Who uses DUT1?

From: Tom Van Baak <tvb_at_LEAPSECOND.COM>
Date: Sat, 30 Jul 2005 10:18:42 -0700

WWV and WWVB and perhaps other national
systems transmit DUT1 as a 3- or 4-bit signed
number of 100 ms. I'm curious what sort of
instruments or operational systems use or used
this value? Several astronomers on the list make
a good case that they depend on UTC being
close enough to UT1 for their work.

So my question is - is the actual value of DUT1,
as broadcast with single digit precision, still
used? And if so, from where do they get the
value? It's hard for me to imagine they would
get it from WWV/WWVB; reception is not always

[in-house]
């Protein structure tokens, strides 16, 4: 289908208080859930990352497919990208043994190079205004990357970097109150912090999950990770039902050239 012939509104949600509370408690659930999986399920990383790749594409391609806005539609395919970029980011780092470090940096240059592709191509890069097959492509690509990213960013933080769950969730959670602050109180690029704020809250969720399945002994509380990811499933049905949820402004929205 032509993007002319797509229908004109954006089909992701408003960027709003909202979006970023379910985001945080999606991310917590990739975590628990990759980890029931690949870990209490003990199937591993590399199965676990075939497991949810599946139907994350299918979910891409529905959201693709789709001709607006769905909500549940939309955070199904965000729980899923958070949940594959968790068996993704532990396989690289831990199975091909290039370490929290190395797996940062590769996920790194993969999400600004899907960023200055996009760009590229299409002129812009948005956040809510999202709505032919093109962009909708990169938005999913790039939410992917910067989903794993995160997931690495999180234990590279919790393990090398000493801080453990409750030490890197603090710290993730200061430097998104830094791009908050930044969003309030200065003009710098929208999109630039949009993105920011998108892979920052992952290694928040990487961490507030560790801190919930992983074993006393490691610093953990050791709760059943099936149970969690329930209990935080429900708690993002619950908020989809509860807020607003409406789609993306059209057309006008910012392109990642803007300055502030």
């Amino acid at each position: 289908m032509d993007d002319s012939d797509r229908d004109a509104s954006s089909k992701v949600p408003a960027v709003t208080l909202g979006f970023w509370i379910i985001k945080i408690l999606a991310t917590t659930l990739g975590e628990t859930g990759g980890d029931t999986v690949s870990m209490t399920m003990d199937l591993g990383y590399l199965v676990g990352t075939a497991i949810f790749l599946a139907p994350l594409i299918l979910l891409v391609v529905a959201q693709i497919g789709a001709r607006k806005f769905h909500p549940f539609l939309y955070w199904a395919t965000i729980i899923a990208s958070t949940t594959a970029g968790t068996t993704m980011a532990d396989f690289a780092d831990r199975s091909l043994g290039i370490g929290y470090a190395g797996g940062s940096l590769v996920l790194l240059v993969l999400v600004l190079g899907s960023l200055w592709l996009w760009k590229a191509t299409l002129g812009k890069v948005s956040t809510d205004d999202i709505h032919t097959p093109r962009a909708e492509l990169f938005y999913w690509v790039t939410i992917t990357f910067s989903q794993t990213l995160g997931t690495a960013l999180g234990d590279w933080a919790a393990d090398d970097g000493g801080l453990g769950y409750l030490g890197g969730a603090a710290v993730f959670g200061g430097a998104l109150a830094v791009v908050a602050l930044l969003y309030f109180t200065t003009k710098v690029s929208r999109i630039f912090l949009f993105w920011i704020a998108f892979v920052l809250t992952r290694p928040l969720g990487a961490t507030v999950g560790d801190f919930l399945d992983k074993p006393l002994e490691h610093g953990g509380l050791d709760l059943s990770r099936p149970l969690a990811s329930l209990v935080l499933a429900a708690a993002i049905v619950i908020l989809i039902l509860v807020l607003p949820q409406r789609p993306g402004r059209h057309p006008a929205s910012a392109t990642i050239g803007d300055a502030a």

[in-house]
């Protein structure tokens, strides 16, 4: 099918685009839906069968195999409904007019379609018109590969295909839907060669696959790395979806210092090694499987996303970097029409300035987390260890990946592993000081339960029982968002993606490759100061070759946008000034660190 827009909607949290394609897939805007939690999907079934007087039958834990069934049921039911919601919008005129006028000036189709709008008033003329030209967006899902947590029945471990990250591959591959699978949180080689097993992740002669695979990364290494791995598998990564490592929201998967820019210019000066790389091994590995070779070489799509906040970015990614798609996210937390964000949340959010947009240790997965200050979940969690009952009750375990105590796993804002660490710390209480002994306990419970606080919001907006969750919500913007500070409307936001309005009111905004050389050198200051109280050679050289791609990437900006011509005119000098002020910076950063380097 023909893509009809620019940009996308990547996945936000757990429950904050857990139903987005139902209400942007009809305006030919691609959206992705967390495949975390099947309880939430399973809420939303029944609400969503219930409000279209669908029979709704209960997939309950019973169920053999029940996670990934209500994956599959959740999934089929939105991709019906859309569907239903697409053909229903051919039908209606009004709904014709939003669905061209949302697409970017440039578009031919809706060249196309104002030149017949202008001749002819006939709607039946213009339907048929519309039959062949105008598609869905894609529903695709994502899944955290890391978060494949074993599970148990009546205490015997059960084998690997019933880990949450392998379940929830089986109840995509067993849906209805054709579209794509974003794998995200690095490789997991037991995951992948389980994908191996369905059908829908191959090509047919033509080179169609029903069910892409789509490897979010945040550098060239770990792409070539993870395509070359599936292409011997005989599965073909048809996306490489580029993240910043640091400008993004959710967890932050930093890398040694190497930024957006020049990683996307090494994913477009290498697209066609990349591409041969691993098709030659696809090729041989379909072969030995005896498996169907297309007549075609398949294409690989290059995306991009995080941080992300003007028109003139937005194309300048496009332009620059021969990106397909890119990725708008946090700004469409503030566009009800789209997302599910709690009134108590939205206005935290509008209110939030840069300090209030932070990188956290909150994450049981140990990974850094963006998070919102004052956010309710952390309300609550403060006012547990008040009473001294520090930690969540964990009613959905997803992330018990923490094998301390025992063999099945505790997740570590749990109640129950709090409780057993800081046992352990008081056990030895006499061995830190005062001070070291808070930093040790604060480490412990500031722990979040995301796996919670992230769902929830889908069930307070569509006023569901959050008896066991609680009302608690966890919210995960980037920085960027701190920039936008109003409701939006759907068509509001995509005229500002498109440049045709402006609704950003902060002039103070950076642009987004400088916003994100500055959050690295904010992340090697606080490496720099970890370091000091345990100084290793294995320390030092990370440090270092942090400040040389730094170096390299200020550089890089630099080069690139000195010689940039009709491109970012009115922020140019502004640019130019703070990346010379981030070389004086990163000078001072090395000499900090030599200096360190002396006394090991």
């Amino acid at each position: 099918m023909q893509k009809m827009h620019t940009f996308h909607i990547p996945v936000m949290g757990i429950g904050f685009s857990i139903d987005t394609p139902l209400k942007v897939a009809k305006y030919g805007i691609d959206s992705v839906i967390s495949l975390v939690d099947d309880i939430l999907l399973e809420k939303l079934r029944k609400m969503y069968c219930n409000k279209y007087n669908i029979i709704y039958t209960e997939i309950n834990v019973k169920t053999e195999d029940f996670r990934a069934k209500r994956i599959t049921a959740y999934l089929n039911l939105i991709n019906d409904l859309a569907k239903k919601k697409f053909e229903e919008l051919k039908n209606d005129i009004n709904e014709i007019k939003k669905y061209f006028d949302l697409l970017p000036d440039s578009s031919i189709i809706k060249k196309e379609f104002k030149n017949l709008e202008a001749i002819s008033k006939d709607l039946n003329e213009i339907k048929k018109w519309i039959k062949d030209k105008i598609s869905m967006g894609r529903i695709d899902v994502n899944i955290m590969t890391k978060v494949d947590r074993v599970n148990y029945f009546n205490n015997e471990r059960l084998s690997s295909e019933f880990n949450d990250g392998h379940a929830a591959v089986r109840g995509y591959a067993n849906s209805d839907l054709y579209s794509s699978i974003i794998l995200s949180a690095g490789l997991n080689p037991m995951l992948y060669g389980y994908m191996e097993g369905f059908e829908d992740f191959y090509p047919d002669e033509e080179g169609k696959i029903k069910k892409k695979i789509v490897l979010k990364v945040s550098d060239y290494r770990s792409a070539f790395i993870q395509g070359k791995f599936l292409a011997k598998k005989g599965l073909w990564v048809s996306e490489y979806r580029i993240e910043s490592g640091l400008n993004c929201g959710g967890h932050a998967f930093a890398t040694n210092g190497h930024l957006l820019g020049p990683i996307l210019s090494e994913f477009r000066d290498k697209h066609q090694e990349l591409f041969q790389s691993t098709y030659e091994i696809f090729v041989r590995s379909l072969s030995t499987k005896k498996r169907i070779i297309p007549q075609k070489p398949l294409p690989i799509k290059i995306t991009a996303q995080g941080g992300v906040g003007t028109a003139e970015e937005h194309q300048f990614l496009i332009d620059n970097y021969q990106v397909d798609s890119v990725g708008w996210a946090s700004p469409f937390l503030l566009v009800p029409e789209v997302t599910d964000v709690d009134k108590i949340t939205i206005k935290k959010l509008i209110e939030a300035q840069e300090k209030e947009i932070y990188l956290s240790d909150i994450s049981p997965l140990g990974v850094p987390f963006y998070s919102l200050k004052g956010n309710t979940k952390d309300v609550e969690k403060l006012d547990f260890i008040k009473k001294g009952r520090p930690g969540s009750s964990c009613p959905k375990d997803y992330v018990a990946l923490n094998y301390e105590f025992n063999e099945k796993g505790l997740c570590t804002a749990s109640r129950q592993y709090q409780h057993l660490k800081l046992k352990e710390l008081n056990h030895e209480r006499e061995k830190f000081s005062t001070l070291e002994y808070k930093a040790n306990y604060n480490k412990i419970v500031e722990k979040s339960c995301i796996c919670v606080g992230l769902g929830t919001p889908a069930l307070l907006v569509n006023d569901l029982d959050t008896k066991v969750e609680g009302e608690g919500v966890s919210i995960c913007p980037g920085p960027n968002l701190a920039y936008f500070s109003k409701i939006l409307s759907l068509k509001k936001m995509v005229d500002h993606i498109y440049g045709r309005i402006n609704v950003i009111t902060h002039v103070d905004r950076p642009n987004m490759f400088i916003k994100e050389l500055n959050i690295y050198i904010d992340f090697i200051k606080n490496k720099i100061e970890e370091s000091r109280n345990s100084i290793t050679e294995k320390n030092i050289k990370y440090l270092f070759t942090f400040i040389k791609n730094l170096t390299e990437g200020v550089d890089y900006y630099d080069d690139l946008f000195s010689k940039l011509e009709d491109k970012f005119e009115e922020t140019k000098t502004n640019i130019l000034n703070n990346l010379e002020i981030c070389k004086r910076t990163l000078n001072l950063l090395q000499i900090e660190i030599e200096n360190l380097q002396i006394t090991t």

good and these signals are not available outside
the US; astronomy is an international effort.

Outside the parts the world with LF timecodes,
neither cellphones nor GPS transmit DUT1 so
it makes me wonder if anyone uses it? I'm not
looking for an argument; just wondered if there
are photos or anecdotes of equipment that uses

It seems that if someone wanted DUT1 for an
application these days it would be far easier to
get it off the web. The internet is available in far
more places in the world than an LF timecode.
In addition, if one fetched it from IERS you'd get
DUT1 to 10 us resolution instead of 100 ms, and
past as well as future predictions.

Received on Sat Jul 30 2005 - 10:20:15 PDT

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